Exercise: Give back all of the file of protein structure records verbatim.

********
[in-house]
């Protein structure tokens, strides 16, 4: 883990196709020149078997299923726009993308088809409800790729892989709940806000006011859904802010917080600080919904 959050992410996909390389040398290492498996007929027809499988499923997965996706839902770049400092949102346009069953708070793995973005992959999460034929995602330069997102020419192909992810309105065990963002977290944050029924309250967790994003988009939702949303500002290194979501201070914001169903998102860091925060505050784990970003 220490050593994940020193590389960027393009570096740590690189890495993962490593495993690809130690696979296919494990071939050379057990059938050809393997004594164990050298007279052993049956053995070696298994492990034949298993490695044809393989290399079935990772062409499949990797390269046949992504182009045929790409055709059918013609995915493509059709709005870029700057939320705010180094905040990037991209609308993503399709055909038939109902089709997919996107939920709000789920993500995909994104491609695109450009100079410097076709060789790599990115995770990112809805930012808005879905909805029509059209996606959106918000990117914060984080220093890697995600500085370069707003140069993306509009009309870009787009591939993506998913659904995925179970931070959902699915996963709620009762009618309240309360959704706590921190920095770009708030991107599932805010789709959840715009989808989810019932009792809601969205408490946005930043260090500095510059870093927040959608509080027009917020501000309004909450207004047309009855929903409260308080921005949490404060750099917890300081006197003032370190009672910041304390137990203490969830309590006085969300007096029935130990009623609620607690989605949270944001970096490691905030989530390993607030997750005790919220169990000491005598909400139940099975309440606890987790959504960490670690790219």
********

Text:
[in-house]
């Protein structure tokens, strides 16, 4: 883990196709020149078997299923726009993308088809409800790729892989709940806000006011859904802010917080600080919904 959050992410996909390389040398290492498996007929027809499988499923997965996706839902770049400092949102346009069953708070793995973005992959999460034929995602330069997102020419192909992810309105065990963002977290944050029924309250967790994003988009939702949303500002290194979501201070914001169903998102860091925060505050784990970003 220490050593994940020193590389960027393009570096740590690189890495993962490593495993690809130690696979296919494990071939050379057990059938050809393997004594164990050298007279052993049956053995070696298994492990034949298993490695044809393989290399079935990772062409499949990797390269046949992504182009045929790409055709059918013609995915493509059709709005870029700057939320705010180094905040990037991209609308993503399709055909038939109902089709997919996107939920709000789920993500995909994104491609695109450009100079410097076709060789790599990115995770990112809805930012808005879905909805029509059209996606959106918000990117914060984080220093890697995600500085370069707003140069993306509009009309870009787009591939993506998913659904995925179970931070959902699915996963709620009762009618309240309360959704706590921190920095770009708030991107599932805010789709959840715009989808989810019932009792809601969205408490946005930043260090500095510059870093927040959608509080027009917020501000309004909450207004047309009855929903409260308080921005949490404060750099917890300081006197003032370190009672910041304390137990203490969830309590006085969300007096029935130990009623609620607690989605949270944001970096490691905030989530390993607030997750005790919220169990000491005598909400139940099975309440606890987790959504960490670690790219």